Shooting 35mm Film is great fun and really not that hard to get into and can be very rewarding in terms of learning core photography skills and it really isn’t that expensive to get into either.
Watch the video or continue reading below…
As 35mm Film Photography is making a huge comeback cameras, lenses and developing equipment has started to make it’s way onto the web auction sites with prices slowly creeping up. But there are many bargains out there to snap up if you look for them.
There are so many brands of SLR out there it can be confusing to decide which cameras to look out for. If you are a student starting out in Photography I would suggest looking for a fully manual camera. You will learn and understand far more than choosing a fully automatic point and shoot camera.
Here are a few cameras to look out for. They are fully mechanical, have an internal light meter (if it works) and are fully manually operated. Meaning you have total creative control of your photographs.
Pentax Spotmatic Range
If you are lucky the light meter inside the camera will work. But it’s always good practise to use a handheld light meter or just use the “Sunny 16 Rule“. There are also phone apps you can try. I use “Lightmeter” for my Android and it works very well, and it’s free.
Choosing a Film
So you now have your camera. But what film do I choose?
There are many films on the market and they all have their own creative characteristics. But let’s keep it simple for starting out.
Ilford have an excellent range of films that give you either 36 or 24 exposures and the three most popular for Black & White Photography are –
FP4 125 (A fine grain film rated at 125ISO)
HP5 400 (A good alround Film rated at 400ISO)
Ilford 3200 (A sensative film ideal for low light rated at 3200ISO)
If you are familiar with ISO then the numbers on the film should make sense. Yep, it’s the ISO rating.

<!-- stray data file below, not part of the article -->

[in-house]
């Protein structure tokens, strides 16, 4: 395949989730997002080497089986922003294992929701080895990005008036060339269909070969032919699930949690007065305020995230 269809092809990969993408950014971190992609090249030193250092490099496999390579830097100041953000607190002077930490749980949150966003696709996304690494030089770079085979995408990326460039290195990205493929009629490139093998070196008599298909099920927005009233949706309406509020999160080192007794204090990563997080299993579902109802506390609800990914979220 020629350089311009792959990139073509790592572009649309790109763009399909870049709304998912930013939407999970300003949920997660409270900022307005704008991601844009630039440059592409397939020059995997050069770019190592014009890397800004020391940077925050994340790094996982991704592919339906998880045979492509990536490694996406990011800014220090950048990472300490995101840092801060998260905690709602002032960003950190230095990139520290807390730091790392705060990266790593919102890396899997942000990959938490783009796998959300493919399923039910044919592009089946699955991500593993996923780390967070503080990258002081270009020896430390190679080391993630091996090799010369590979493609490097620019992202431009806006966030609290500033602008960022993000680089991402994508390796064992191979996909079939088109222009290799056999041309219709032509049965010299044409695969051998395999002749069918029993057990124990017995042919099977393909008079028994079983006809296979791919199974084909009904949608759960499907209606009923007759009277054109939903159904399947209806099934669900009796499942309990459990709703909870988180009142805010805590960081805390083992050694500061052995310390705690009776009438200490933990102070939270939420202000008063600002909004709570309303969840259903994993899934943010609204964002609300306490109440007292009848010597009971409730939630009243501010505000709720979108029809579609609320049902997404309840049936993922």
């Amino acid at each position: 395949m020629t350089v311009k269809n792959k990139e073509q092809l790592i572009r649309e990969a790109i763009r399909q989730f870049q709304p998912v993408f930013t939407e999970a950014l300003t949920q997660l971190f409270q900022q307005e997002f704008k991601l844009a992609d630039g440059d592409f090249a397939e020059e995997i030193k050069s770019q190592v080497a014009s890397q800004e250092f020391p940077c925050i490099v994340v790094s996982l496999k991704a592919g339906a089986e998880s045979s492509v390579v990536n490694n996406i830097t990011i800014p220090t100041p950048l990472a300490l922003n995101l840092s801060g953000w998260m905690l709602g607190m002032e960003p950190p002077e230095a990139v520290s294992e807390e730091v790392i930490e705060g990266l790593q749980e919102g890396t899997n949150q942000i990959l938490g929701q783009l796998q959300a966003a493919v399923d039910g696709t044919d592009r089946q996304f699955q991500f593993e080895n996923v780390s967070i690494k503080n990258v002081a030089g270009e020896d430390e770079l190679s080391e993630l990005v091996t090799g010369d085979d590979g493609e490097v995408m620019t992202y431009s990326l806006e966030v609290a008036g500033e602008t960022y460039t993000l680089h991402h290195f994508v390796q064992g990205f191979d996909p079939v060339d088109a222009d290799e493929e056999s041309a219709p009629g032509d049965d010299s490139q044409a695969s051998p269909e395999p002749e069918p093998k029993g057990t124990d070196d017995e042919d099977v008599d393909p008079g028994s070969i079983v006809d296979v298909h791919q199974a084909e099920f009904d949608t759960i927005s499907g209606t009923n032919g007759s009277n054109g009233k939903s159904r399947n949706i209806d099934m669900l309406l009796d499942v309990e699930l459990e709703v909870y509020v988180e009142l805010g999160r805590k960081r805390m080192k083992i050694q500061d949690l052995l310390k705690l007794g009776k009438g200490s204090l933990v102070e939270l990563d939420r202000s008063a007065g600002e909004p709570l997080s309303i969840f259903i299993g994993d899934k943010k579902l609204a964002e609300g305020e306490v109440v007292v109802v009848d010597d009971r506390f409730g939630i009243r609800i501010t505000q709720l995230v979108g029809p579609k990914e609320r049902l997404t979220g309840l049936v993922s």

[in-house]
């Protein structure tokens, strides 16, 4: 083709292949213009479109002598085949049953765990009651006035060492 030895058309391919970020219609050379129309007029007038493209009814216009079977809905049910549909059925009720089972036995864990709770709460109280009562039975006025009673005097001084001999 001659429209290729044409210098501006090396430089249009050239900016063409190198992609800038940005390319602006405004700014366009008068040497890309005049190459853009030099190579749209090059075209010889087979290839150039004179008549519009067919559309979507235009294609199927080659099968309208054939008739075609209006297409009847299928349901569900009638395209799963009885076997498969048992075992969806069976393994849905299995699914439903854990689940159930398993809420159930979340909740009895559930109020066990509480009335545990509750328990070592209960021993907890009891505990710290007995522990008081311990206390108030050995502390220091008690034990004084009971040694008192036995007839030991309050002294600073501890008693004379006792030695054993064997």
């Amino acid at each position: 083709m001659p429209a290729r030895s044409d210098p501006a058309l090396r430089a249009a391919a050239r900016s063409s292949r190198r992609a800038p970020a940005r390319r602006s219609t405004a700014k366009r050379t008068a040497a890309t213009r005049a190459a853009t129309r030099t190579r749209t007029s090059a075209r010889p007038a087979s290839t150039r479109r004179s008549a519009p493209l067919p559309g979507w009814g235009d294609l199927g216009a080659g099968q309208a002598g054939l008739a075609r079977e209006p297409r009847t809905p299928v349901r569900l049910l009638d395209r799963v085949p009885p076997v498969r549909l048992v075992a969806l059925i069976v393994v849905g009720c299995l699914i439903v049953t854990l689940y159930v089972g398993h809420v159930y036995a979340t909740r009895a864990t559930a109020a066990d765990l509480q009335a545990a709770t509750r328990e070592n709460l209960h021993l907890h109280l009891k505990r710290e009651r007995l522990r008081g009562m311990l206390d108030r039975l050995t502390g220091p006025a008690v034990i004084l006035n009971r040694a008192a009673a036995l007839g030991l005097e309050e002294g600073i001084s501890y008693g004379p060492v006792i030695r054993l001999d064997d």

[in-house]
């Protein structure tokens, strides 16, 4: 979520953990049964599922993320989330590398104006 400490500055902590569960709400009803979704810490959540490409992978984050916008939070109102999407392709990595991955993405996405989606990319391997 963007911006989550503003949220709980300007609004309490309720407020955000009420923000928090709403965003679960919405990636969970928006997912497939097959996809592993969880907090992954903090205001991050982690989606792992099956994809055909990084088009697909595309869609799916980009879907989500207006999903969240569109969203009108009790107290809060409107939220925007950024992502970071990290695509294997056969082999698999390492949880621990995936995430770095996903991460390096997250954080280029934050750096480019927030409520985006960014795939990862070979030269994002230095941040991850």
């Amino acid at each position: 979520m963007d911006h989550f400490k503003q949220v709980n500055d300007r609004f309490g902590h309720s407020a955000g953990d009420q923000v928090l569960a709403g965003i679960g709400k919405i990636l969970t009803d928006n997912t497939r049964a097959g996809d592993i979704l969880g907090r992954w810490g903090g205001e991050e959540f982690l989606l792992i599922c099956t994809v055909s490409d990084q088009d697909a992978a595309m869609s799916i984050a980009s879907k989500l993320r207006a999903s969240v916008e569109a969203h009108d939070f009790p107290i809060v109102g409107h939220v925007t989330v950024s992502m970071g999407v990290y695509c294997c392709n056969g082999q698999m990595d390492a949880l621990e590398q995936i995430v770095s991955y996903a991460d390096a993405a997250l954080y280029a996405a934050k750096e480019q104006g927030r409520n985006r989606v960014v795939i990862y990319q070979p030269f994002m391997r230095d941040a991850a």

For your first time loading your camera and shooting film I would recommend Ilford HP5 400.
Developing Your Film
Once you have taken your photographs you can’t see them until you have had the film developed. You can either do this yourself at home or send them away to a lab to be developed.
A Lab will develop your film and send you back the negatives, scanned images on a CD and also prints. But it’s not a cheap way to get into film.
A better option and certainly a cheaper option is to develop the film yourself at home. It’s not difficult to do and all the equipment needed you can find on internet auction sites. Here is a list of equipment you will need all shown in my video.
- Film Developing Tank and Spiral
- Three 1000mm Jugs
- Measuring Cylindar or Syrenge to measure millilitres
- Bottle Opener
- Changing bag or a dark room (Small bathroom is ideal made light tight)
Then you will need three chemicals.
- Stop Bath
You can find these chemicals at many online photographic stores. There are many different brands but for starting out I would suggest using the Fotospeed range. Very well priced and work and will last you for many many rolls of film.
That’s it. You are now shooting and developing film. The developing process is described in my video. It doesn’t take that long and like I said, is very rewarding and if you are a student learning photography will also teach you core photography skills.
Turning Negatives into Photographs
Chances are is that you have not got a darkroom printing facility. But you can still scan your negatives into your computer. There are many film scanners on the market and also other ways you can get the negatives into your computer. Just search “Scanning Film Negatives DIY” on youtube and there are lots of handy ways to do this.